Despite many attempts, the script as of now is still not deciphered, although research is still ongoing. There are many who have given theories, but not a single one can be proven as a fact.

There are 3 main problems that have resulted in the script not yet being deciphered.

1. No firm information is available about its underlying language. Was this an ancestor of Dravidian or Sanskrit, or of some other Indian language family, or if it was a language that has disappeared.

2. No names of Indus personages or rulers are known from historical records or myths: no equivalents of Ptolemy or Rameses, who were known to hieroglyphic decipherers from records of ancient Egypt available in Greek.

3. There is, as of now, no Indus bilingual inscription comparable to the Rosetta Stone (Egyptian and Greek). It is conceivable that a similar treasure may exist in Mesopotamia, given its trade links with the Indus civilization.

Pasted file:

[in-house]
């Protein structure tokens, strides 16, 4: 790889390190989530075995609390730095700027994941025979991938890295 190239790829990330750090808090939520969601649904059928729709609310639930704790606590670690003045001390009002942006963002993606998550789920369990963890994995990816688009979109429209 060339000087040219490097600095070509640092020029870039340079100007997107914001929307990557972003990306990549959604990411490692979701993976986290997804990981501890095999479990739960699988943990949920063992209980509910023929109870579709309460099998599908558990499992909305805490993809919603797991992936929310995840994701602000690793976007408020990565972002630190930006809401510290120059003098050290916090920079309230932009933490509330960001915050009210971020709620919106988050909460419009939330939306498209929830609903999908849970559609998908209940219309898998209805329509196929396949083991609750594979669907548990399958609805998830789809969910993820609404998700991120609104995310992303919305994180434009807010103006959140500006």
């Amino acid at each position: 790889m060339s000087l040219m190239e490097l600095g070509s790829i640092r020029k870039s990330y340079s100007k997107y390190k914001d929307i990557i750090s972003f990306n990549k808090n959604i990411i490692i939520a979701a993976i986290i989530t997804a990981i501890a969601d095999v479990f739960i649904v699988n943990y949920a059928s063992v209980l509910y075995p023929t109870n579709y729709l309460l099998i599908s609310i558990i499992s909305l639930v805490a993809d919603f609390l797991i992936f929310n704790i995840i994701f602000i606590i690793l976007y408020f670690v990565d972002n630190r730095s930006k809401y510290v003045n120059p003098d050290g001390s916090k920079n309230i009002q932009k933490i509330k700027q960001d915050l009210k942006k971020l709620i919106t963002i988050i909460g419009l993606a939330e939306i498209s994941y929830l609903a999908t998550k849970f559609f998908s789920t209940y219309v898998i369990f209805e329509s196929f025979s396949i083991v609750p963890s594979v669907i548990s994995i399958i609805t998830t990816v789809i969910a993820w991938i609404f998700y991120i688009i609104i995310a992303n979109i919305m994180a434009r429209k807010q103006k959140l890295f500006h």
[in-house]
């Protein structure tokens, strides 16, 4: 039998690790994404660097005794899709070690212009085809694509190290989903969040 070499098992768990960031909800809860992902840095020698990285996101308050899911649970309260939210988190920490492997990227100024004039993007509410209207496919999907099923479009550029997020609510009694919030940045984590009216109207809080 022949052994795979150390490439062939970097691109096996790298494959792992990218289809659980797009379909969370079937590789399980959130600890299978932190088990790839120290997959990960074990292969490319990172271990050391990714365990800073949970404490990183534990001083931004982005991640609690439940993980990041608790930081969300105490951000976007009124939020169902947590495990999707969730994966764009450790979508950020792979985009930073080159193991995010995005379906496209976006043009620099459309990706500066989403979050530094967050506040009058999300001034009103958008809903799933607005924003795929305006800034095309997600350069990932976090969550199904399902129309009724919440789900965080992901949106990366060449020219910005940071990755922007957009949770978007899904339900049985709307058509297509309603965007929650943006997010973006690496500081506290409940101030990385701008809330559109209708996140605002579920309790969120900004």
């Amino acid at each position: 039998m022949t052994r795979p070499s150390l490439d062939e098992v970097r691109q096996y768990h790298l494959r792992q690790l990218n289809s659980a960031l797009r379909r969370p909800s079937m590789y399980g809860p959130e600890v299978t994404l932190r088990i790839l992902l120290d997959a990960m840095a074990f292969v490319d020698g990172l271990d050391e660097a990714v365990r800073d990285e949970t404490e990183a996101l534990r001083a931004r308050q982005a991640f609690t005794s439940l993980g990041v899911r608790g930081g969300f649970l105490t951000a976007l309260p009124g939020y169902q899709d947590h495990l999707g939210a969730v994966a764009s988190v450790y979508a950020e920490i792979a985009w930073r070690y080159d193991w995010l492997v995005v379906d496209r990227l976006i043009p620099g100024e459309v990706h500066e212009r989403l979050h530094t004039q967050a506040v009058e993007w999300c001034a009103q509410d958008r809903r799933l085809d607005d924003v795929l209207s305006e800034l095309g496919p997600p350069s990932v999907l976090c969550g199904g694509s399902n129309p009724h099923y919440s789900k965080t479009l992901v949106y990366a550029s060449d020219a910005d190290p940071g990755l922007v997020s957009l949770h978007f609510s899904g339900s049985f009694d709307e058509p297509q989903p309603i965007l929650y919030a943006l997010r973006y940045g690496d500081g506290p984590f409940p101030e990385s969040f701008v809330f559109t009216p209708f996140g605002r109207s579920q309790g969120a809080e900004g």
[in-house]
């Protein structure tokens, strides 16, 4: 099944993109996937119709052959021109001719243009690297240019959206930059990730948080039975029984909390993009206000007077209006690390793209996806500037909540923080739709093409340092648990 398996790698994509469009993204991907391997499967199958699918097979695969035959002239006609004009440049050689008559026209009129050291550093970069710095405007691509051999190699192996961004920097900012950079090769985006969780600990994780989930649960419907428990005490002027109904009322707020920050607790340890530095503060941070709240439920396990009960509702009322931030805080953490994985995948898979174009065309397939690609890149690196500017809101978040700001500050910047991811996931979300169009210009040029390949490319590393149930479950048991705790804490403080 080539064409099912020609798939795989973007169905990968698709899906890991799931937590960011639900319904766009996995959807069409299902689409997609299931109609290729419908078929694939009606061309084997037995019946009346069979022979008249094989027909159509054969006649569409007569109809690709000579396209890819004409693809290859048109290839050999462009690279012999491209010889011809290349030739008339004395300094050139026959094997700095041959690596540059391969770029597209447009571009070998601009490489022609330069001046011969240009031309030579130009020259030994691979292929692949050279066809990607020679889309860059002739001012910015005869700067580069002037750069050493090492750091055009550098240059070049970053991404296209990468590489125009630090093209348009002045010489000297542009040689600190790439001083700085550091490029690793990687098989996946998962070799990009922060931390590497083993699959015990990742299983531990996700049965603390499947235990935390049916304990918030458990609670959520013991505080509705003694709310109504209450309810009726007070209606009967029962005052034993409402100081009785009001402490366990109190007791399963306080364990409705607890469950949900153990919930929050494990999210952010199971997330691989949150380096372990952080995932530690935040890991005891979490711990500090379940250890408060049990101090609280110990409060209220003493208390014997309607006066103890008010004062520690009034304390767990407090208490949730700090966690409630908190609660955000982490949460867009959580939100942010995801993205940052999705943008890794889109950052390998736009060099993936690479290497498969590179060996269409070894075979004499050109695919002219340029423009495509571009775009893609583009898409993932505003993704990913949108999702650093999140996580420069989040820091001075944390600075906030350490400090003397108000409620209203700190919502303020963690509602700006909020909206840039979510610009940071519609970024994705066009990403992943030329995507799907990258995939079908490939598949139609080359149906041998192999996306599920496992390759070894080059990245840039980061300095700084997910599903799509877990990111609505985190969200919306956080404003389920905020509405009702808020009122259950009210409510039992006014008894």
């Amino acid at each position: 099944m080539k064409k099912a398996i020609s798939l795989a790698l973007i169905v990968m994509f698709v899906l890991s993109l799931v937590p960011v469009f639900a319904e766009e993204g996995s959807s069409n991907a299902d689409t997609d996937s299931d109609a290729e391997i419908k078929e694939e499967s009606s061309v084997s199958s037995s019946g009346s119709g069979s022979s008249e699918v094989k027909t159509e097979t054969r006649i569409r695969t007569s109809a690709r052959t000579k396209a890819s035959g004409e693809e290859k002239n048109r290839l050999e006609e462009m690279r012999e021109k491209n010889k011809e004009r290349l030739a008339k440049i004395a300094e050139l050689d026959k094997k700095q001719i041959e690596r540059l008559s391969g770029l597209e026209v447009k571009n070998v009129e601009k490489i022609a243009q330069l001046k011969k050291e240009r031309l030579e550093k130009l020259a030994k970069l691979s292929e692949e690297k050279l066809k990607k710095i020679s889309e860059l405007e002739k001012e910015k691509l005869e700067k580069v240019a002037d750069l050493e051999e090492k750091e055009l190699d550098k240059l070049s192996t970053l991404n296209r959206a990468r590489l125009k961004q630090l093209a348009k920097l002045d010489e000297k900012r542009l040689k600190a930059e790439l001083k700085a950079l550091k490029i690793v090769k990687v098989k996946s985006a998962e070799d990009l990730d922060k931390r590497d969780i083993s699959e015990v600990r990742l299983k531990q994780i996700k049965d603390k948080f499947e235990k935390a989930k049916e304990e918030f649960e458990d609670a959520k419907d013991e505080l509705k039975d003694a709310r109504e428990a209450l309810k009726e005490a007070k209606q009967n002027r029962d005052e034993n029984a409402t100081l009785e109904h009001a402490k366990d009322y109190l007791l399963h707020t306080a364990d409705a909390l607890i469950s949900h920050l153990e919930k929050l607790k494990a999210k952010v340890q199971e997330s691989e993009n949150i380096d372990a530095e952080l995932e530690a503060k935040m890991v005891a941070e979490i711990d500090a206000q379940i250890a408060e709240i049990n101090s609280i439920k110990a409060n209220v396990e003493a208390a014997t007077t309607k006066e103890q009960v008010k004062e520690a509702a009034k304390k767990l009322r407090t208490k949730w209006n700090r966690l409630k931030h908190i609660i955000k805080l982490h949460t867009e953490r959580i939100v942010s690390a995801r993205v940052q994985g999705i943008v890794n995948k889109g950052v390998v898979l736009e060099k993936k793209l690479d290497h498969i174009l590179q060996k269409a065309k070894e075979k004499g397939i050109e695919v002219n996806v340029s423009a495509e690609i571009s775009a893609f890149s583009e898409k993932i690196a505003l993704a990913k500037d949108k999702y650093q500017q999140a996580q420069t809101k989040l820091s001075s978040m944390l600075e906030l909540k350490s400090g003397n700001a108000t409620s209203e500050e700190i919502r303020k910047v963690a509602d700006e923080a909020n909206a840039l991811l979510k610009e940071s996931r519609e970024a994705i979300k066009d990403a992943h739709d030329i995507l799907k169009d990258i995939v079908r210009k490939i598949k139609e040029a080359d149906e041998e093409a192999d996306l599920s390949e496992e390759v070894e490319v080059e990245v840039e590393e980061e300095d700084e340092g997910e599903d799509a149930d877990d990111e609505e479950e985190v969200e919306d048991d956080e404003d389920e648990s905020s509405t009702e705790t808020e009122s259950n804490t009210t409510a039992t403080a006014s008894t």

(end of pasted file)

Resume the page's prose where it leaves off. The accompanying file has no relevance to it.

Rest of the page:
Iravatham Mahadevan in the early 1970s published a corpus and concordance of Indus inscriptions listing 417 distinct signs and 3,700 seals in specific patterns. He also found that the longest inscription contained only 14 symbols in a single line, and the average inscription contained five symbols.

Their decipherment attempts can be divided into 3 major hypotheses

1. Dravidian Hypothesis
2. Sanskritic Hypothesis
3. Miscellaneous Hypotheses

Scholars, such as John Newberry, Krishna Rao, and Subhash Kakhave argued that the Indus system has some connection with the Brahmi script, while others such as Iravatham Mahadevan and Kamil Zvelebil have argued that the script had a relation to a Dravidian language.